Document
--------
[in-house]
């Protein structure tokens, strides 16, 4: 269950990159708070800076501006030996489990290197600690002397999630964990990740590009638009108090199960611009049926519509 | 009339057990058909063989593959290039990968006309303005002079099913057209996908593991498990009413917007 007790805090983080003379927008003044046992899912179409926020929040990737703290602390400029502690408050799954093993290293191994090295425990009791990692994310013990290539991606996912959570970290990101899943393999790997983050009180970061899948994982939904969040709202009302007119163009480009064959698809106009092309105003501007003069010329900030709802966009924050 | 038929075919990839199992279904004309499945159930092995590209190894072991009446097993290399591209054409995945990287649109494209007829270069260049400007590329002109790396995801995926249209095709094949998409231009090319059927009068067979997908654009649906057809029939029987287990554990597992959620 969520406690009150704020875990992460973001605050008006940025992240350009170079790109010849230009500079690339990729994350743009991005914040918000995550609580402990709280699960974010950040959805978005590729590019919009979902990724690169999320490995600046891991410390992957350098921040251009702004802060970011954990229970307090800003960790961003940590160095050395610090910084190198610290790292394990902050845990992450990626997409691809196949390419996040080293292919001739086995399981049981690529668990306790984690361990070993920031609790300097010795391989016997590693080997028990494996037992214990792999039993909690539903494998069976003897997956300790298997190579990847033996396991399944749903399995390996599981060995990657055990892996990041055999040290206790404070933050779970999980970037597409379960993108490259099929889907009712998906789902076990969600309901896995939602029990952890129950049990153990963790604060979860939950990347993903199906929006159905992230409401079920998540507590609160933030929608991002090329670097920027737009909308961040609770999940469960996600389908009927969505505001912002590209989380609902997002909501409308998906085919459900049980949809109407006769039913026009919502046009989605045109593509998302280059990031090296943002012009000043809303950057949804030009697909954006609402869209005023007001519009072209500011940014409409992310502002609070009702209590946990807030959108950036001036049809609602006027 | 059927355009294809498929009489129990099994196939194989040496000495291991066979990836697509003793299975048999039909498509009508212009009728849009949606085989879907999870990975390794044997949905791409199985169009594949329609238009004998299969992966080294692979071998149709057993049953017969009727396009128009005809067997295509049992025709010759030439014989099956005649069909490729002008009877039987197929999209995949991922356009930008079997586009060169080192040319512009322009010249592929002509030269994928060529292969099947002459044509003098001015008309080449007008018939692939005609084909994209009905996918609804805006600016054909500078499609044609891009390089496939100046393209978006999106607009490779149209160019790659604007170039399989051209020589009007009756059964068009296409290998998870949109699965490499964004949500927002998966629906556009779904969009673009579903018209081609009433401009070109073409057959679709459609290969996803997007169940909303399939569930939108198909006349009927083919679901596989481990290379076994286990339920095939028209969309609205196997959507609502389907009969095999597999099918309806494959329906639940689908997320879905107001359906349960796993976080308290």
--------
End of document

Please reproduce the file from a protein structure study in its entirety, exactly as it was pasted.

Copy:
[in-house]
């Protein structure tokens, strides 16, 4: 269950990159708070800076501006030996489990290197600690002397999630964990990740590009638009108090199960611009049926519509 | 009339057990058909063989593959290039990968006309303005002079099913057209996908593991498990009413917007 007790805090983080003379927008003044046992899912179409926020929040990737703290602390400029502690408050799954093993290293191994090295425990009791990692994310013990290539991606996912959570970290990101899943393999790997983050009180970061899948994982939904969040709202009302007119163009480009064959698809106009092309105003501007003069010329900030709802966009924050 | 038929075919990839199992279904004309499945159930092995590209190894072991009446097993290399591209054409995945990287649109494209007829270069260049400007590329002109790396995801995926249209095709094949998409231009090319059927009068067979997908654009649906057809029939029987287990554990597992959620 969520406690009150704020875990992460973001605050008006940025992240350009170079790109010849230009500079690339990729994350743009991005914040918000995550609580402990709280699960974010950040959805978005590729590019919009979902990724690169999320490995600046891991410390992957350098921040251009702004802060970011954990229970307090800003960790961003940590160095050395610090910084190198610290790292394990902050845990992450990626997409691809196949390419996040080293292919001739086995399981049981690529668990306790984690361990070993920031609790300097010795391989016997590693080997028990494996037992214990792999039993909690539903494998069976003897997956300790298997190579990847033996396991399944749903399995390996599981060995990657055990892996990041055999040290206790404070933050779970999980970037597409379960993108490259099929889907009712998906789902076990969600309901896995939602029990952890129950049990153990963790604060979860939950990347993903199906929006159905992230409401079920998540507590609160933030929608991002090329670097920027737009909308961040609770999940469960996600389908009927969505505001912002590209989380609902997002909501409308998906085919459900049980949809109407006769039913026009919502046009989605045109593509998302280059990031090296943002012009000043809303950057949804030009697909954006609402869209005023007001519009072209500011940014409409992310502002609070009702209590946990807030959108950036001036049809609602006027 | 059927355009294809498929009489129990099994196939194989040496000495291991066979990836697509003793299975048999039909498509009508212009009728849009949606085989879907999870990975390794044997949905791409199985169009594949329609238009004998299969992966080294692979071998149709057993049953017969009727396009128009005809067997295509049992025709010759030439014989099956005649069909490729002008009877039987197929999209995949991922356009930008079997586009060169080192040319512009322009010249592929002509030269994928060529292969099947002459044509003098001015008309080449007008018939692939005609084909994209009905996918609804805006600016054909500078499609044609891009390089496939100046393209978006999106607009490779149209160019790659604007170039399989051209020589009007009756059964068009296409290998998870949109699965490499964004949500927002998966629906556009779904969009673009579903018209081609009433401009070109073409057959679709459609290969996803997007169940909303399939569930939108198909006349009927083919679901596989481990290379076994286990339920095939028209969309609205196997959507609502389907009969095999597999099918309806494959329906639940689908997320879905107001359906349960796993976080308290």